What is firewall?

A barrier designed to help protect your personal, private information from being stolen by criminals is called a firewall, and is a common weapon in the fight against identity theft.

But there are many options on the market, and not all offer the same level of protection.

Firewalls are by no means a guaranteed way to keep your data safe, but used correctly, can reduce your risk of identity theft.

Firewalls filter the data that pours through your Internet connection – and, for that matter, any other device connected to that Internet source.

Why were firewalls invented?

Firewall origins are, in some ways, steeped in controversy.

Several people claim some responsibility for inventing or creating the modern-day filters, but whatever the case may be, many people trace today’s firewalls back to the 1980s.

The first commercial firewall was reportedly introduced in the early 1990s.

Microsoft, faced with the dilemma of never-ending security attacks from hackers in the 1990s, began to install firewall protection into its Windows software, and continues to do so today.

Types of firewalls

Hardware firewalls may be included in routers, and are often limited to protecting computers in one location.

For instance, if your home router includes a hardware firewall, it will defend your computer against malicious attacks only at your home.

If you take your computer to another location – a coffee shop or college classroom, for instance – hardware firewalls at your home no longer protect you.

That’s where software firewalls become important.

Software firewalls can be installed on your computer to catch dangerous activity flowing through your Internet connection.

They can help determine what information to share or to prevent from being shared across a network or Internet connection.

Which firewall should I choose?

Security experts suggest using a router with a built-in firewall for a “first layer” of protection.

You should also choose software that monitors incoming and outgoing data.

Today’s market provides a host of security software options, most of which cost less than $100.

Many of them consistently rank among the best based on independent reviews of security experts.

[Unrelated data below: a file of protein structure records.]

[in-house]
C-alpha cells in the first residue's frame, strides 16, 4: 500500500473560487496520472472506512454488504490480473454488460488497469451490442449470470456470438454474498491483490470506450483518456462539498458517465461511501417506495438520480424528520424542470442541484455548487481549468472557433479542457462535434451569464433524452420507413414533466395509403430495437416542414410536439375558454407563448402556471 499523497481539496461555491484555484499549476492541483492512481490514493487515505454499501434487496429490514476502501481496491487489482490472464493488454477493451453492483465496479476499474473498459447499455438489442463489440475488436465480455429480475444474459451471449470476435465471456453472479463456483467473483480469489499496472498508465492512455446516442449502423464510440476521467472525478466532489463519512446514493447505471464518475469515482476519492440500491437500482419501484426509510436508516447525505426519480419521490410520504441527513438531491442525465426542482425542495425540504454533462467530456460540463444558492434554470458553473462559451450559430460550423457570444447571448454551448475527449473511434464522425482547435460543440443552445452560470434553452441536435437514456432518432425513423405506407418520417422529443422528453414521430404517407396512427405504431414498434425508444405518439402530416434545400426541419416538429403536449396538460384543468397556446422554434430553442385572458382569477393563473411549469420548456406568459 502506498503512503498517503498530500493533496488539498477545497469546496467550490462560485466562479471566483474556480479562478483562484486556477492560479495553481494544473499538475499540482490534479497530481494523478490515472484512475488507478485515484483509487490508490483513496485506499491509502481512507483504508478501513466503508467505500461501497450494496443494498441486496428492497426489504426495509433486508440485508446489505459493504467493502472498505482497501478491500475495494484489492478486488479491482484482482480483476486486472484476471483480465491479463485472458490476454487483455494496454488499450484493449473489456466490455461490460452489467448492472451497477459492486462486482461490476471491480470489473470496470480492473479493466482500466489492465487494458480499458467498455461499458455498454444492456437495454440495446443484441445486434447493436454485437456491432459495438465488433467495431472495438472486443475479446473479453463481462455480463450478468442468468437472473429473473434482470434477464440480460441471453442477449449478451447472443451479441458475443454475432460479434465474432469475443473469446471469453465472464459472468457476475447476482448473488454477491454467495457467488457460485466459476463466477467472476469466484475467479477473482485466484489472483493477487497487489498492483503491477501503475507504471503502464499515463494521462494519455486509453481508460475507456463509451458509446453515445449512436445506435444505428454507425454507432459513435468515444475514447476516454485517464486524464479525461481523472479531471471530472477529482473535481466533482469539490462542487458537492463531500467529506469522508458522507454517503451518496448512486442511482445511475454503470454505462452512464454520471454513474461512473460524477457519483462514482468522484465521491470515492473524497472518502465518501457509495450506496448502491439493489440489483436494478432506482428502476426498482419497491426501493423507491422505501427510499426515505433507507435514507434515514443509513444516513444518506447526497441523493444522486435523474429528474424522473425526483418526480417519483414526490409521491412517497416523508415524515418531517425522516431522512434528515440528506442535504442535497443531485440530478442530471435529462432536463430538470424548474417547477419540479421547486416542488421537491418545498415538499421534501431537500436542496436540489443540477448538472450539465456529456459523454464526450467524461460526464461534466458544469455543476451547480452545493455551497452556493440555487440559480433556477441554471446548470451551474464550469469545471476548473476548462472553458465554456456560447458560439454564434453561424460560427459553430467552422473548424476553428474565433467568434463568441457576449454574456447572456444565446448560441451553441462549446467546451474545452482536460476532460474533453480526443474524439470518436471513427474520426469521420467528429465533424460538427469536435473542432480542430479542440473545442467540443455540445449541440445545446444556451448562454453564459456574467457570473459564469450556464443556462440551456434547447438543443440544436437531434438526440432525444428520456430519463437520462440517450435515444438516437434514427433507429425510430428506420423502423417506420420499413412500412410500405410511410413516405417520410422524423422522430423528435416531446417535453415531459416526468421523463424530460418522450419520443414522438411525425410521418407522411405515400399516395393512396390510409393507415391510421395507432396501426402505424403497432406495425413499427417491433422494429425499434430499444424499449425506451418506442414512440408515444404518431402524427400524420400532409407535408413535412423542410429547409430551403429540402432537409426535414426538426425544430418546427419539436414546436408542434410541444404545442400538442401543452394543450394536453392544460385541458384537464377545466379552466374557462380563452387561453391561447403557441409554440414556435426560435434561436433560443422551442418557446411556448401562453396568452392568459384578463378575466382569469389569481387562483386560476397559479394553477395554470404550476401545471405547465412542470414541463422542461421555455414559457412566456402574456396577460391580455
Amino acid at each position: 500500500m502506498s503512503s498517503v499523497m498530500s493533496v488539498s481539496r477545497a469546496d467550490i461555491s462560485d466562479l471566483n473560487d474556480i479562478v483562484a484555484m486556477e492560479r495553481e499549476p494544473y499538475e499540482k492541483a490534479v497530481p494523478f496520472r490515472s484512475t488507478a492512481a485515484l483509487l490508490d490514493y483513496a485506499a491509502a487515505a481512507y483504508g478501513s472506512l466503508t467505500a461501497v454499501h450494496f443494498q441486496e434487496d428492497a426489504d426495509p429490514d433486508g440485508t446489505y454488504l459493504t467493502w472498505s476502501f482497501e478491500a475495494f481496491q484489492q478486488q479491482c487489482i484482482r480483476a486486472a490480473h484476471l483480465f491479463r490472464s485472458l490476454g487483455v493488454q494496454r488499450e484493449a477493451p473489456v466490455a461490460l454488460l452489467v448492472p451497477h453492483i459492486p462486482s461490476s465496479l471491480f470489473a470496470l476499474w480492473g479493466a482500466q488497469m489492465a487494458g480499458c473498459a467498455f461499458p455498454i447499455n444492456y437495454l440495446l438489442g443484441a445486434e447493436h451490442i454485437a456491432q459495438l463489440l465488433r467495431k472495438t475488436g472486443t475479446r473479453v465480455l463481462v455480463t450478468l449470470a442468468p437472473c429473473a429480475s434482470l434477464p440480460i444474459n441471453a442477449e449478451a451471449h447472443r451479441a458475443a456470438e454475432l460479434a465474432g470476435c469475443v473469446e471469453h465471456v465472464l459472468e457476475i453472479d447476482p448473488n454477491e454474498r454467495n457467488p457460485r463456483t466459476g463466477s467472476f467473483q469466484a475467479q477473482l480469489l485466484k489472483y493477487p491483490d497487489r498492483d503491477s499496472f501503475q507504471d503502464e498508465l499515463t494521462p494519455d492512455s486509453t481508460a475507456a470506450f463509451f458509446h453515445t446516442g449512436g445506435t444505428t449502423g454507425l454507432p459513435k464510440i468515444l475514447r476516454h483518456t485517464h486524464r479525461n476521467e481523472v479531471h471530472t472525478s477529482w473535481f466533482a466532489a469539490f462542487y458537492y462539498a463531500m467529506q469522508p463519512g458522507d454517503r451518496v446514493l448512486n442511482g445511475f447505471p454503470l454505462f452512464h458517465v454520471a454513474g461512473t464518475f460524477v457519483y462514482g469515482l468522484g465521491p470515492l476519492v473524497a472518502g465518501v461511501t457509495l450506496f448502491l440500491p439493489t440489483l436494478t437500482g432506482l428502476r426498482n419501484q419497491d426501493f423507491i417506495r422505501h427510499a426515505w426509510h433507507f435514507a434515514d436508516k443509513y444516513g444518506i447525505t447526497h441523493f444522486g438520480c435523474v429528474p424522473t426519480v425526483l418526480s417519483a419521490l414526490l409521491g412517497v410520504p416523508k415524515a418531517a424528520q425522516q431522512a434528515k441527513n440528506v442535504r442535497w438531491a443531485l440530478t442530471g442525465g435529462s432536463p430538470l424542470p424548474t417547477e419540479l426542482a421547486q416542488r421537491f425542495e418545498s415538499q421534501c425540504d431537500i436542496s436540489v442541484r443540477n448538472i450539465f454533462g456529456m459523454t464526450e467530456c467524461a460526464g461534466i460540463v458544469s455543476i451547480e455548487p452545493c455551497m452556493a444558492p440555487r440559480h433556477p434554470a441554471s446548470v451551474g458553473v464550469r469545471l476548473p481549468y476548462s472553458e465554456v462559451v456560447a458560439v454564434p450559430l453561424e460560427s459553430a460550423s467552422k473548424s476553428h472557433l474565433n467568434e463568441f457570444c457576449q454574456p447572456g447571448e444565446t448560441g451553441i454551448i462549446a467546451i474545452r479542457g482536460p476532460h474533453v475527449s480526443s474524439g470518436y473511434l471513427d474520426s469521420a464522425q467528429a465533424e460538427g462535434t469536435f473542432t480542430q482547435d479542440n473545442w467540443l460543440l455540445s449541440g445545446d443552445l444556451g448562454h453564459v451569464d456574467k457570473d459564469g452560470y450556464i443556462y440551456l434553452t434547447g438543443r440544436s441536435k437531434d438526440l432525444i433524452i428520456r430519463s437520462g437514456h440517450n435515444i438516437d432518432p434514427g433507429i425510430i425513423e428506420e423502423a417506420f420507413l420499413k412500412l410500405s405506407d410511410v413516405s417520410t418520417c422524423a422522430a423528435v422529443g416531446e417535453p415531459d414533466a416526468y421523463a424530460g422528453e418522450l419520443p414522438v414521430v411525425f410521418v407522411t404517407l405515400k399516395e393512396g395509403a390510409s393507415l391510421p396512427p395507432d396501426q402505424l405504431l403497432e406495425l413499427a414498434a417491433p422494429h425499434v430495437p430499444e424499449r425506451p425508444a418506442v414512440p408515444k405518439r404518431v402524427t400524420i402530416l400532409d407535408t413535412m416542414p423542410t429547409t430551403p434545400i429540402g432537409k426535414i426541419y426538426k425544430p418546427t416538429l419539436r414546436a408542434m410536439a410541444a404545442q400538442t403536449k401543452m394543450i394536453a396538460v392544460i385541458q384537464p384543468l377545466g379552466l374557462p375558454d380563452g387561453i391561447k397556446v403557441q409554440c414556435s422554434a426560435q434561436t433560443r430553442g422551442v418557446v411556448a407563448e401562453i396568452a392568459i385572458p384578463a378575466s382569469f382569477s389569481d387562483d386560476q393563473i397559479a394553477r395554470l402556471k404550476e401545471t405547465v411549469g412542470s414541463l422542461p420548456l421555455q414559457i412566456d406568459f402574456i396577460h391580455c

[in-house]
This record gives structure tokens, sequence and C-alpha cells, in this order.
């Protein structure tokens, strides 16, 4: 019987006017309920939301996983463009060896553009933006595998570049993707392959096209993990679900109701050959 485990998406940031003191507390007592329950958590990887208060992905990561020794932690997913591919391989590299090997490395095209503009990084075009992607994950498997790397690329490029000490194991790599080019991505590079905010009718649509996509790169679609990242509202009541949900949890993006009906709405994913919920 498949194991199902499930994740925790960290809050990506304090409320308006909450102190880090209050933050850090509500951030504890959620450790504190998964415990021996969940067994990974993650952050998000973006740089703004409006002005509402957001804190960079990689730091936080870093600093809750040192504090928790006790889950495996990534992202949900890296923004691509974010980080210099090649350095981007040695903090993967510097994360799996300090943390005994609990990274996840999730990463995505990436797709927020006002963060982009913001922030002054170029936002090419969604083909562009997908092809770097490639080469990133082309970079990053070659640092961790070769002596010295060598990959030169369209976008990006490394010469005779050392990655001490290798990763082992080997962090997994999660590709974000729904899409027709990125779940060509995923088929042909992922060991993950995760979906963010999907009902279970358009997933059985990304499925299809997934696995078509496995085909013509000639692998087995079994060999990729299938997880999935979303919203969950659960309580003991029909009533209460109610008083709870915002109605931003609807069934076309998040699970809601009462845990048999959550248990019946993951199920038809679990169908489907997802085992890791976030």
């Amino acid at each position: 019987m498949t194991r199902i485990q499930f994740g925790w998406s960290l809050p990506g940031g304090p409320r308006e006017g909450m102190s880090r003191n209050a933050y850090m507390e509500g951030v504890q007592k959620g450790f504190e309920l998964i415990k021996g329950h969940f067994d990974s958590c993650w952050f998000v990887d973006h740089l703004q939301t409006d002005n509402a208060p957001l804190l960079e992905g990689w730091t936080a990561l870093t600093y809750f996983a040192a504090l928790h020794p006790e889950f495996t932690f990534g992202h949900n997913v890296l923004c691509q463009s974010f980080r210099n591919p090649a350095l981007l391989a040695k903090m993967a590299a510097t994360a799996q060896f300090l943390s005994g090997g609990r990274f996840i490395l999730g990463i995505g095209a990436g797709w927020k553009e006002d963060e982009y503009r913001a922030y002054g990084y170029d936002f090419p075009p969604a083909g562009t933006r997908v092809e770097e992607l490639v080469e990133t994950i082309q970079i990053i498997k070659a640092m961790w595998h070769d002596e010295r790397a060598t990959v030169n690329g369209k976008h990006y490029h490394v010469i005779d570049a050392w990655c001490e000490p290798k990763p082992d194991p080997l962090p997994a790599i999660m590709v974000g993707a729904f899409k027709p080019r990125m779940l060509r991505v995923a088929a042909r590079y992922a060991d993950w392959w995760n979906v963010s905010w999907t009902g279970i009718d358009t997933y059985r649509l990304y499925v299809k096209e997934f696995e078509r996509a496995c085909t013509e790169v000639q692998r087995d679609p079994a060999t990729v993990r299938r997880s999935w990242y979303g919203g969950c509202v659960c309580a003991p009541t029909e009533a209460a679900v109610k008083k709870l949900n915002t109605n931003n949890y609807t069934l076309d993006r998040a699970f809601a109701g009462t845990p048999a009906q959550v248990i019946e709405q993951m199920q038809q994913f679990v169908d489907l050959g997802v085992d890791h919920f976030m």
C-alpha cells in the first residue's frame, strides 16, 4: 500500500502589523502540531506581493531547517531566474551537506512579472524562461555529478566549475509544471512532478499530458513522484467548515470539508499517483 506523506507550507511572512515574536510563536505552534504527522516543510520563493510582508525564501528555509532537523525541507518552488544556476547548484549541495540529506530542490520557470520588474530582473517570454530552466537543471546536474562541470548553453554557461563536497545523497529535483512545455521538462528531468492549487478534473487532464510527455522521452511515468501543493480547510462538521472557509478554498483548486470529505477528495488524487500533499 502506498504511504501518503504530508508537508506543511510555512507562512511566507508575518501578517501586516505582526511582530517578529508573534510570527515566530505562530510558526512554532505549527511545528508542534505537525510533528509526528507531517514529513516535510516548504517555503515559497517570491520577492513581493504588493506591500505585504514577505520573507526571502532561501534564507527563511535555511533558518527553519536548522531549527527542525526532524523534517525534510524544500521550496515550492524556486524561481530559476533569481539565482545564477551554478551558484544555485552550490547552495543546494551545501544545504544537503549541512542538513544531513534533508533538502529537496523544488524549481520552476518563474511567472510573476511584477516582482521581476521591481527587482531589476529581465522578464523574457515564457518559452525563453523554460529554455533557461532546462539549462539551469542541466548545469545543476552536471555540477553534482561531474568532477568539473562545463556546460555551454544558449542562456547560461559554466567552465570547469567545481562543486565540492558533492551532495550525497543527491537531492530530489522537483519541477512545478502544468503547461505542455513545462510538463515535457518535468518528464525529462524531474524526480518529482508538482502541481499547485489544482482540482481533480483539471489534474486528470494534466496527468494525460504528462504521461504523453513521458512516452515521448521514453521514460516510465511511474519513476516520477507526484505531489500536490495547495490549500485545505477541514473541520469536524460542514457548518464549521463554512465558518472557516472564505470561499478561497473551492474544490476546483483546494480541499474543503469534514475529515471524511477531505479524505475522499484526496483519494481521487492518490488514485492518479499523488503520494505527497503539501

Consumer Reports has worked with International Consumer Research & Testing to uncover free and for-purchase software that it believes should protect “all but the most at-risk Internet users” from vicious attacks.

Some free security suites provide not only protection from malware, but firewall security.

For those looking for “convenience and features,” paid options “simplify your security regimen,” according to Consumer Reports.

Paid security software:

  • F-Secure Internet Security
  • AVG Internet Security
  • Avira Antivirus Pro
  • McAfee AntiVirus Pro
  • BullGuard Internet Security
  • Avast! Internet Security
  • BitDefender Internet Security 2016
  • Trend Micro Internet Security 10
  • Kaspersky Internet Security
  • ZoneAlarm Pro Antivirus + Firewall 2016
  • Panda Antivirus Pro 2016
  • Symantec Norton Security Deluxe
  • G Data Internet Security
  • Malwarebytes Anti-Malware Premium
  • ESET Smart Security.

Here are some free options:

  • AVG Antivirus Free
  • Avast! Antivirus 2016
  • Avira Free Antivirus 2016
  • Microsoft Windows Defender

Before you choose a product, look online for reviews and to ensure the option you choose includes firewall protection.

You can also shore up your personal information and protect it from being stolen by turning off sharing features you don’t need, such as as printer-sharing or file sharing.[/vc_column_text][/vc_column][/vc_row]

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